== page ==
The par-4 17th heads back in direction from the 16th and provides a tapered fairway bracketed in the drive zone by a solitary fairway bunker on the right side and a rock outcropping to the left wonderfully exposed for players to see.
The finishing hole is a par-5 of 542 yards and provided one last opportunity to end the day in sterling fashion. The hole turns right in the drive zone with three threatening bunkers lying in wait to claim those who overplay their hand from the tee. The fairway narrows as one attempts to go longer but the reward can be considerable for the boldest of plays. The land does plunge a bit and can add yardage for such a prodigious effort.
During my recent visit, DeVries was finishing work on a creek that cuts across the fairway on a slight diagonal roughly 75 yards in front of the green. The putting surface is slightly elevated above, and like other greens at Siwanoy, presents an assortment of internal movements not so readily seen. Elasticity is clearly presented with the 18th. There are a series of challenges and marrying placement through successful execution, determines if the 19th hole libation is either a celebration or a dousing of one's frustration to perform accordingly.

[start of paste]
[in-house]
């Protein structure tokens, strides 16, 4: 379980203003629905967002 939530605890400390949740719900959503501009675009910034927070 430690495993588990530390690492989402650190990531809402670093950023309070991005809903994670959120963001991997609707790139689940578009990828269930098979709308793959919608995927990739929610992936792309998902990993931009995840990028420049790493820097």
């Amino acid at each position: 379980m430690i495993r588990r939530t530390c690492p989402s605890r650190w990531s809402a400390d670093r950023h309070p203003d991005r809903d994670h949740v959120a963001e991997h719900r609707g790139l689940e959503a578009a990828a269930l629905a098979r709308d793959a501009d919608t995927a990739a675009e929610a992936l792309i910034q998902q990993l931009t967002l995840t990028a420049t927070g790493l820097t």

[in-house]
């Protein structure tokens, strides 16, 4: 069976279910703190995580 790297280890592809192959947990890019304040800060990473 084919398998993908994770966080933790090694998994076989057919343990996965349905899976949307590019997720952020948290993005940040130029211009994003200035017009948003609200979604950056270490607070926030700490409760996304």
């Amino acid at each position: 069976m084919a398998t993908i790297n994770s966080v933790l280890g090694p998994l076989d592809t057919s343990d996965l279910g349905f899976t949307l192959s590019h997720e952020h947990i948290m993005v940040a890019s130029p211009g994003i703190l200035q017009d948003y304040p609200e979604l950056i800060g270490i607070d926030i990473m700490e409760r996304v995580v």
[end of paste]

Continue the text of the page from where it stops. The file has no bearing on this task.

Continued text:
Kudos to the club's leadership in bringing on board DeVries. Far too many clubs in the USA have seen fit over the course of time to permit a range of different architects sadly unable to resurrect the magnificence of their founding pedigree. Over time the haphazard hiring only obfuscated matters even more so. Siwanoy today is clearly embarking on showcasing what was clearly present by rediscovering its original character. When all work is completed, a return visit to see how matters have concluded could well mean an even higher assessment.
M. James Ward